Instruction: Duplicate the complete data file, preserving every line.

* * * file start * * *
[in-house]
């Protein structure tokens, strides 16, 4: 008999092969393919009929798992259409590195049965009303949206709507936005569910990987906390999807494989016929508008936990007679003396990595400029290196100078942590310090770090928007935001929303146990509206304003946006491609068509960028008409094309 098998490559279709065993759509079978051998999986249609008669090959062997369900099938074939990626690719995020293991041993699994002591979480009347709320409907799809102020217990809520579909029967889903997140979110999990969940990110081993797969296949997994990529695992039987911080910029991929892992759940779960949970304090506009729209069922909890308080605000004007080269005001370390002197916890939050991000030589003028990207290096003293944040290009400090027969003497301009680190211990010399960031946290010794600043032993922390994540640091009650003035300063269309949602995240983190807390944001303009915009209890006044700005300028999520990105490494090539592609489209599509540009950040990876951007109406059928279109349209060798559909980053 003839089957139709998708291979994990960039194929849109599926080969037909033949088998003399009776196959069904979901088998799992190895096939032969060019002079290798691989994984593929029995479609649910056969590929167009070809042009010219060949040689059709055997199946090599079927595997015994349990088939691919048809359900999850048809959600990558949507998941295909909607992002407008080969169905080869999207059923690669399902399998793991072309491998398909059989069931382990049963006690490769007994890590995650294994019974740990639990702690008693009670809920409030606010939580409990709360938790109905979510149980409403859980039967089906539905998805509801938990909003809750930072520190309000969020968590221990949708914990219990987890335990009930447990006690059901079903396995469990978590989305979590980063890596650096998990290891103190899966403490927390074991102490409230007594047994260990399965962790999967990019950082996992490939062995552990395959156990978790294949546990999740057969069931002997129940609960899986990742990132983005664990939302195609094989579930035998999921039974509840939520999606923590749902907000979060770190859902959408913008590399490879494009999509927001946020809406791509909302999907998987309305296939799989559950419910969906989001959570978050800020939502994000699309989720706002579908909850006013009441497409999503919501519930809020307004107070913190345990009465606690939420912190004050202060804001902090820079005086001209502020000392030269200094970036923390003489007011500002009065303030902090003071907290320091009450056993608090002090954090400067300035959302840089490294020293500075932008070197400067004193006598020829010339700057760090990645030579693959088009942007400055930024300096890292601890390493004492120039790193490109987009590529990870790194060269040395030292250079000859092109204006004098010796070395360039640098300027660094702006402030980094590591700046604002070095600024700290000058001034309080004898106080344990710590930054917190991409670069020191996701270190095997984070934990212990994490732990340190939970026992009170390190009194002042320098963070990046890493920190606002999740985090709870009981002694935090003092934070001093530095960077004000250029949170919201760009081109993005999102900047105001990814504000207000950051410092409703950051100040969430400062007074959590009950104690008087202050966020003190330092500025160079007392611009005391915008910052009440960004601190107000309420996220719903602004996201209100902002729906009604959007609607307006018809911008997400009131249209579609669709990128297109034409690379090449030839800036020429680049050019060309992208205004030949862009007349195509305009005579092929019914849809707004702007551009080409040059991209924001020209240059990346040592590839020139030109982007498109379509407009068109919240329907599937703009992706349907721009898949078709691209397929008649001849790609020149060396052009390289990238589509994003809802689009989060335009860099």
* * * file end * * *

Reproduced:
[in-house]
């Protein structure tokens, strides 16, 4: 008999092969393919009929798992259409590195049965009303949206709507936005569910990987906390999807494989016929508008936990007679003396990595400029290196100078942590310090770090928007935001929303146990509206304003946006491609068509960028008409094309 098998490559279709065993759509079978051998999986249609008669090959062997369900099938074939990626690719995020293991041993699994002591979480009347709320409907799809102020217990809520579909029967889903997140979110999990969940990110081993797969296949997994990529695992039987911080910029991929892992759940779960949970304090506009729209069922909890308080605000004007080269005001370390002197916890939050991000030589003028990207290096003293944040290009400090027969003497301009680190211990010399960031946290010794600043032993922390994540640091009650003035300063269309949602995240983190807390944001303009915009209890006044700005300028999520990105490494090539592609489209599509540009950040990876951007109406059928279109349209060798559909980053 003839089957139709998708291979994990960039194929849109599926080969037909033949088998003399009776196959069904979901088998799992190895096939032969060019002079290798691989994984593929029995479609649910056969590929167009070809042009010219060949040689059709055997199946090599079927595997015994349990088939691919048809359900999850048809959600990558949507998941295909909607992002407008080969169905080869999207059923690669399902399998793991072309491998398909059989069931382990049963006690490769007994890590995650294994019974740990639990702690008693009670809920409030606010939580409990709360938790109905979510149980409403859980039967089906539905998805509801938990909003809750930072520190309000969020968590221990949708914990219990987890335990009930447990006690059901079903396995469990978590989305979590980063890596650096998990290891103190899966403490927390074991102490409230007594047994260990399965962790999967990019950082996992490939062995552990395959156990978790294949546990999740057969069931002997129940609960899986990742990132983005664990939302195609094989579930035998999921039974509840939520999606923590749902907000979060770190859902959408913008590399490879494009999509927001946020809406791509909302999907998987309305296939799989559950419910969906989001959570978050800020939502994000699309989720706002579908909850006013009441497409999503919501519930809020307004107070913190345990009465606690939420912190004050202060804001902090820079005086001209502020000392030269200094970036923390003489007011500002009065303030902090003071907290320091009450056993608090002090954090400067300035959302840089490294020293500075932008070197400067004193006598020829010339700057760090990645030579693959088009942007400055930024300096890292601890390493004492120039790193490109987009590529990870790194060269040395030292250079000859092109204006004098010796070395360039640098300027660094702006402030980094590591700046604002070095600024700290000058001034309080004898106080344990710590930054917190991409670069020191996701270190095997984070934990212990994490732990340190939970026992009170390190009194002042320098963070990046890493920190606002999740985090709870009981002694935090003092934070001093530095960077004000250029949170919201760009081109993005999102900047105001990814504000207000950051410092409703950051100040969430400062007074959590009950104690008087202050966020003190330092500025160079007392611009005391915008910052009440960004601190107000309420996220719903602004996201209100902002729906009604959007609607307006018809911008997400009131249209579609669709990128297109034409690379090449030839800036020429680049050019060309992208205004030949862009007349195509305009005579092929019914849809707004702007551009080409040059991209924001020209240059990346040592590839020139030109982007498109379509407009068109919240329907599937703009992706349907721009898949078709691209397929008649001849790609020149060396052009390289990238589509994003809802689009989060335009860099």